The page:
Salt Marsh Restoration

Coastal wetland ecosystems (salt marshes, mangroves, and seagrass beds) can store large quantities carbon for two main reasons:

  1. Their plants usually grow a lot each year, and in the process, capture (or sequester) large amounts of carbon dioxide (CO2).
  2. Their soils are largely anaerobic (without oxygen) so carbon that gets incorporated into the soils decomposes very slowly and can persist for hundreds or even thousands of years (carbon storage).

The diagram below details the mechanisms by which carbon moves into and out of coastal wetlands…

carbon_cycleFull Article: NOAA Habitat Conservation http://www.habitat.noaa.gov/coastalcarbonsequestration.html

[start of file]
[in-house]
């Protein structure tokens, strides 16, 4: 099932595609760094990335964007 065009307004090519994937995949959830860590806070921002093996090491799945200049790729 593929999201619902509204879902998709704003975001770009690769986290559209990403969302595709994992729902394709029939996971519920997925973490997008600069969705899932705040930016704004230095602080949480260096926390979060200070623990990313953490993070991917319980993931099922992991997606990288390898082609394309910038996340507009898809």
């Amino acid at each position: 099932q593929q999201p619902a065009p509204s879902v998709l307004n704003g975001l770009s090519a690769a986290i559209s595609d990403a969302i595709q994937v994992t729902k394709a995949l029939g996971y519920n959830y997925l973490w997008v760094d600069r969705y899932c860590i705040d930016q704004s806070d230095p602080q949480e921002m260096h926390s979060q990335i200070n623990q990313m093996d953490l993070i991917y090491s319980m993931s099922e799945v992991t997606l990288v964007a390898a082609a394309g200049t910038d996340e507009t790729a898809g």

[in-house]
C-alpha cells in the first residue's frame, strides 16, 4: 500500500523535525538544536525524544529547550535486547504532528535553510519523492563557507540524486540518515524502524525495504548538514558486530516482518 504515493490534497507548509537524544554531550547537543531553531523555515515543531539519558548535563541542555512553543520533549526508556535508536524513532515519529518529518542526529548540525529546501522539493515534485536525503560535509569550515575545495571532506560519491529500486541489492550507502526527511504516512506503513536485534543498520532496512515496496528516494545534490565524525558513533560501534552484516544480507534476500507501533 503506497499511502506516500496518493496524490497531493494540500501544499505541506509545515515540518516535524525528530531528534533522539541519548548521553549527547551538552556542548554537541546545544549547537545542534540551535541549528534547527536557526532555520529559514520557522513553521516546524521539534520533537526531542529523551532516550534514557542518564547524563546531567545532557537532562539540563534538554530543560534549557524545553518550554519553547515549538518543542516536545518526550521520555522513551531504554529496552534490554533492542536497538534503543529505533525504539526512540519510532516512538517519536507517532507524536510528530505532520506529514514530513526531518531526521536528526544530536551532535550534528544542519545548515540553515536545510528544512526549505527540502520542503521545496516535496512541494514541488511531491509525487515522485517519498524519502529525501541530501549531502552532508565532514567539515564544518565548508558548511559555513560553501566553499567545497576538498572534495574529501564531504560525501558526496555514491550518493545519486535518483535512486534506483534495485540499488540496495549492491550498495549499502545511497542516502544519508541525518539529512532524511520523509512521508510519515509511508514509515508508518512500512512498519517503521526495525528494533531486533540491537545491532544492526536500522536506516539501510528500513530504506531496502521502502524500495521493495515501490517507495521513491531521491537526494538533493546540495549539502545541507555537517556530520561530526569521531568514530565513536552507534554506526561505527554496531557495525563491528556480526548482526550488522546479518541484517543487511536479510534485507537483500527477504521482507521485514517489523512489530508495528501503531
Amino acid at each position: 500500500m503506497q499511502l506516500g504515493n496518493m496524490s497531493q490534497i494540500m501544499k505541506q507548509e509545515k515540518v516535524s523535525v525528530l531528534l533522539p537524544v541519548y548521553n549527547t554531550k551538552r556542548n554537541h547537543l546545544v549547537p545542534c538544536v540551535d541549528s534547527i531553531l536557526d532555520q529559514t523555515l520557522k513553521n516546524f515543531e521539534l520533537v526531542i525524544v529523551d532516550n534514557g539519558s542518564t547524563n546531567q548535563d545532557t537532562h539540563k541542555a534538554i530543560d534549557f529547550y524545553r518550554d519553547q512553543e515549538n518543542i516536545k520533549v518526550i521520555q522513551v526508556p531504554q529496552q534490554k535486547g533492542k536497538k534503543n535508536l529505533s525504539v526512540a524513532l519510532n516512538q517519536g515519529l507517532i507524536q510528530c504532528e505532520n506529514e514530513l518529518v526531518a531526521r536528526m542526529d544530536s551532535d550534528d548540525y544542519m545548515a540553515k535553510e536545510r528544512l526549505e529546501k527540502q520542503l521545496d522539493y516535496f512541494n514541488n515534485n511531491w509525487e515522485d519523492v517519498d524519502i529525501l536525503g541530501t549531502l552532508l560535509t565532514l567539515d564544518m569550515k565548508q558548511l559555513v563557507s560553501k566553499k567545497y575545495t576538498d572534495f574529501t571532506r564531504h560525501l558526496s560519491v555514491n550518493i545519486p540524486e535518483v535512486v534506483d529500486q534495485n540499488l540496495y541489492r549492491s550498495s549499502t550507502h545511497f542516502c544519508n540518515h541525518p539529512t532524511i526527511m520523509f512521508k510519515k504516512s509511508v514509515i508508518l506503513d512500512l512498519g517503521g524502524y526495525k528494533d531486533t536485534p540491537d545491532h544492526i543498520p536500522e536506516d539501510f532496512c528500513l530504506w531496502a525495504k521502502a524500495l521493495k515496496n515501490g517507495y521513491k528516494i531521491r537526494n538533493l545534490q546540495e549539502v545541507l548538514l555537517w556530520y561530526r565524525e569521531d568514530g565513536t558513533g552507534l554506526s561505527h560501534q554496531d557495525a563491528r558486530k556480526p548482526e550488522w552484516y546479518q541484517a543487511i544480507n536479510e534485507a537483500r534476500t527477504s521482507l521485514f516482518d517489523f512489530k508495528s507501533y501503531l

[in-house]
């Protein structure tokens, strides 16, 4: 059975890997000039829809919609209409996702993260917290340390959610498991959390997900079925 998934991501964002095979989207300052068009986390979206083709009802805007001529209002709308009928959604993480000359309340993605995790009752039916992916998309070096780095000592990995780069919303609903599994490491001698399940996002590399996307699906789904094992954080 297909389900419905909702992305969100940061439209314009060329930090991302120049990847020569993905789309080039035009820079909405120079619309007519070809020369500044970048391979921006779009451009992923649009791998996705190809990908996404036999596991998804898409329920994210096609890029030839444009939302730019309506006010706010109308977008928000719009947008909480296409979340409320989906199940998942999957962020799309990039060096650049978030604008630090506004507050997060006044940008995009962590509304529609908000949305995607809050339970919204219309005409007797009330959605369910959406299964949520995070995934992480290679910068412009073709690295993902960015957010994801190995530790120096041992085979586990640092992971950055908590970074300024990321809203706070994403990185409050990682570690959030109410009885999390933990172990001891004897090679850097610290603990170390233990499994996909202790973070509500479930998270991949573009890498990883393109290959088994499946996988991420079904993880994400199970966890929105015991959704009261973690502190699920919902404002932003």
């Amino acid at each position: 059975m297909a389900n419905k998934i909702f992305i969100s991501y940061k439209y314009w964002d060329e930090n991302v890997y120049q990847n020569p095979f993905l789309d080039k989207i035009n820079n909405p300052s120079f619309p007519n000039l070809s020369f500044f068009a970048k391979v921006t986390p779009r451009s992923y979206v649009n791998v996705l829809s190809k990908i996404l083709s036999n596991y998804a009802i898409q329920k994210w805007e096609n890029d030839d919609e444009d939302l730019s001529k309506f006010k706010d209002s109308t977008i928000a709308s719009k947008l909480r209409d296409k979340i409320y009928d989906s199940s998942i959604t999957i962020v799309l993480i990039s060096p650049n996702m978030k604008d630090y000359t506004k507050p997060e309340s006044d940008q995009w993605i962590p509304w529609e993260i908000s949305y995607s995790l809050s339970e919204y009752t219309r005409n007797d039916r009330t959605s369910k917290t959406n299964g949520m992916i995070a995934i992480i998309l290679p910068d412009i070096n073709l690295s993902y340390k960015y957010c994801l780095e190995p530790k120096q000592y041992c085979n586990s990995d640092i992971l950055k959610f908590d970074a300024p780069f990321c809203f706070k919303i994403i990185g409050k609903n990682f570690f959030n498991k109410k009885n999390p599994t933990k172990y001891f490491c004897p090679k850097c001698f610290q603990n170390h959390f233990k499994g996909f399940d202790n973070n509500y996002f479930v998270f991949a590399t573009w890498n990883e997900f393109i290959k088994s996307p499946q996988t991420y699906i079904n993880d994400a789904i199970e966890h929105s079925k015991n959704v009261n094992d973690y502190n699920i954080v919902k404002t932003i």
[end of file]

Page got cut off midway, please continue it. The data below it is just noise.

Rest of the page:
Good News for Property owners with Salt Marshes in front of them

If you are a Marin property owner with a salt marsh in front of you. You can contribute to the growth of the salt marsh in front of you, reduce erosion, capture carbon and enhance the survival of salt marsh species right in front of your home. Some of the species in the Marin Salt Marshes are endangered such as the Salt Marsh Harvest Mouse and the Clapper Rail. It is exciting to support the survival of endangered species (and other species too) instead of reading articles about their declining numbers and future extinction.